Submitted to: Florida Entomologist
Publication Type: Peer reviewed journal
Publication Acceptance Date: 7/13/2004
Publication Date: 12/1/2004
Citation: Robacker, D.C., Rodriguez, M.E. 2004. Simple and effective cylindrical sticky trap for fruit flies (Diptera: Tephritidae). Florida Entomologist. 87(4):492-495. Interpretive Summary: Fruit fly infestations threaten fruit industries all over the world. Control programs are in place in most fruit-producing regions to prevent invasion of exotic flies and to manage populations of resident species below critical levels. Traps are of paramount importance in these programs to detect new arrivals and to monitor fly densities as part of the overall process of keeping populations in check. This study was undertaken to develop a new type of sticky trap that can be used with synthetic lures developed over the last 10 years. Sticky traps currently in use are relatively ineffective compared with their heavier counterparts containing a liquid agent to drown trapped flies. This work describes a cylindrical sticky trap that is 2.5 times more attractive than standard panel traps with the same amount of sticky surface area. Several features make the trap easy to transport and use in the field. These include a slight conical shape that allows stacking like Dixie cups and a wire for attachment of the trap hanger that allows traps to be replaced quickly without dislodging the lure from the trap hanger. If future testing indicates this design is as effective as wet traps, it could be used as a replacement in cases when a dry trap is preferred. The design is suitable for development of killing stations in which flies attracted to the trap are killed by a contact insecticide. It is ideal for this control strategy because the stations could be placed in orchards where they would kill flies for several months without the need for replacement.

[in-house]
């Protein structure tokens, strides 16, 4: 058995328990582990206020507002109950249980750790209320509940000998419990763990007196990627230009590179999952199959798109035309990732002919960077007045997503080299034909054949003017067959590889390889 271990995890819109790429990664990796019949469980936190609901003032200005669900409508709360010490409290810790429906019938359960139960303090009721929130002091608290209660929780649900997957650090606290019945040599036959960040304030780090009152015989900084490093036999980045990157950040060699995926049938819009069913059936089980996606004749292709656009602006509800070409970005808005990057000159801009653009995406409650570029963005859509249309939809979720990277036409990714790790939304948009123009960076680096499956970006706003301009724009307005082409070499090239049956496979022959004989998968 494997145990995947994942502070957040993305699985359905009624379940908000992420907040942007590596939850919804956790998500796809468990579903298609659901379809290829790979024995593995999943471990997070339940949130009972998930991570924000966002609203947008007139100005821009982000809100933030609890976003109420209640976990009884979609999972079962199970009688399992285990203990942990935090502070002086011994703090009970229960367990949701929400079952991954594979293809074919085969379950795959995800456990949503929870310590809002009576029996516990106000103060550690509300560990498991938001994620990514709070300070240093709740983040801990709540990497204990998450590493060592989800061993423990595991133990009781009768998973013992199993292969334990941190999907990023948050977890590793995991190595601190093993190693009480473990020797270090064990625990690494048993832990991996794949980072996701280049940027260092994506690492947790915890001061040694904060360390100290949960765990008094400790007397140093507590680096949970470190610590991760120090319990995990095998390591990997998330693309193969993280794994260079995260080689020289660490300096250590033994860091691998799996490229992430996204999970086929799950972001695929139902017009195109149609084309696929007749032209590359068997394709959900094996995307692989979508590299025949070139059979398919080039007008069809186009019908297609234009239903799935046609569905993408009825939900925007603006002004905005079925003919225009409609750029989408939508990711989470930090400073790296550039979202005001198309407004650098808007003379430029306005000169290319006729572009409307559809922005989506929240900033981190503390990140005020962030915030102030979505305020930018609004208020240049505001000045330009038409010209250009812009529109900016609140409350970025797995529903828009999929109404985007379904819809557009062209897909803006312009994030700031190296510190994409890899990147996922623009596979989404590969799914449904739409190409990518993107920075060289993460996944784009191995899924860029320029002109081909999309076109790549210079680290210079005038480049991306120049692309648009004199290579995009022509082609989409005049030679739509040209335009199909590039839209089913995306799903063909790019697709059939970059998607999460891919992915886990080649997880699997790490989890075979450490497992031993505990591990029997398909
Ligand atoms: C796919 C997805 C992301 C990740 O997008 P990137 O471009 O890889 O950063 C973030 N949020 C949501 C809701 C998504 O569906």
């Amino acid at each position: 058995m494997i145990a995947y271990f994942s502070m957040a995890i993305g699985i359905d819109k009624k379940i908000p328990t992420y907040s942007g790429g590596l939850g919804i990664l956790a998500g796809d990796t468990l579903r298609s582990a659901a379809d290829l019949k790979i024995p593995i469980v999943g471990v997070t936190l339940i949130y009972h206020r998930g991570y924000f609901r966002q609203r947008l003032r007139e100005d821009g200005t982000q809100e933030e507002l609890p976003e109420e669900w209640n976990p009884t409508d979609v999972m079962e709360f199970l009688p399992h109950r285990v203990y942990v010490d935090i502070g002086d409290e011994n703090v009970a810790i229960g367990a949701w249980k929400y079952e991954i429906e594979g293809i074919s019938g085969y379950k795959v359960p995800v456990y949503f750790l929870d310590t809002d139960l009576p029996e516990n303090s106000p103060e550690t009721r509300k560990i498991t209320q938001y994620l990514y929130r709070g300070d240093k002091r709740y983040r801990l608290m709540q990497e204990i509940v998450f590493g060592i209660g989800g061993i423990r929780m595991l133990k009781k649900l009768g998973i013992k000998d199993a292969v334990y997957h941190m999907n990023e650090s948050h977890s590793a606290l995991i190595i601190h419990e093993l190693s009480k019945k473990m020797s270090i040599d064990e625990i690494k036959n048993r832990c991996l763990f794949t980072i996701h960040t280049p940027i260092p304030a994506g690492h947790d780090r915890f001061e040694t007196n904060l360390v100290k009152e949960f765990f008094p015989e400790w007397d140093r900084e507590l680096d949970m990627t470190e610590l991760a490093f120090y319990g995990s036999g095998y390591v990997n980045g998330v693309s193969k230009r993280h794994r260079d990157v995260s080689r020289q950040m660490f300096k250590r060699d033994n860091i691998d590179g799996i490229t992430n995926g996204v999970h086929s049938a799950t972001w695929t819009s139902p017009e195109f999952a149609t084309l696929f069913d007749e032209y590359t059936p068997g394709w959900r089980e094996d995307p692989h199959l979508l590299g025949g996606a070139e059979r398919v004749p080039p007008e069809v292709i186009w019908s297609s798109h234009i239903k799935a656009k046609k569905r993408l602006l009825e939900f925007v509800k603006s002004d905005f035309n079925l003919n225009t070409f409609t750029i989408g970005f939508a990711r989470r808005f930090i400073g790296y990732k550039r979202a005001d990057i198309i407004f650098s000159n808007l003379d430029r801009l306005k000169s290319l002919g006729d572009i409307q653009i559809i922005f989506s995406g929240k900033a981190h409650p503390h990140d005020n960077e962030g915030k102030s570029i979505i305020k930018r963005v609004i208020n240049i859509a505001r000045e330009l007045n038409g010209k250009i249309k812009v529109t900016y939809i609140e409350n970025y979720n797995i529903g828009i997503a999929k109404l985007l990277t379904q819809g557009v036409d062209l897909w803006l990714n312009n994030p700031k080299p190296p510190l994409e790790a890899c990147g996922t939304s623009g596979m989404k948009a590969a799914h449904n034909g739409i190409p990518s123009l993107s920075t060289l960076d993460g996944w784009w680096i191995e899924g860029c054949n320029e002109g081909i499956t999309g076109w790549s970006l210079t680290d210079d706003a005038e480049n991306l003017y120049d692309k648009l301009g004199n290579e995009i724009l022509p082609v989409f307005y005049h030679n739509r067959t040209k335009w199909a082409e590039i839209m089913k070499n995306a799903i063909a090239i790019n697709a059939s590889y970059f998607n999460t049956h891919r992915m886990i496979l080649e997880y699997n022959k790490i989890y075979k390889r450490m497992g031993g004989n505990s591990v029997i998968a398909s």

Technical Abstract: A sticky trap for fruit flies was developed that is 2.5 times more effective than yellow panel traps of equal surface area for capture of Mexican fruit flies. The trap consists of a slightly conical yellow cardboard cylinder coated on the outside surface with trapping adhesive. In trapping efficacy, these stand-alone cylinders were equivalent to plastic liquibaitor trap tops with similar cylinders mounted on the outside. Liquibaitor trap tops with cylinders mounted on the inside and outside were not more effective than those with the sticky surface only on the outside. Besides the increased attractiveness of the stand-alone cylinders with the sticky surface outside, advantages of this design are that lures can be suspended from the trap hanger inside the cylinder where they do not contact the sticky surface, sticky cylinders can be changed in the field without disturbing lures that are suspended from the hangers, and traps can be stacked like Dixie cups for storage and transport.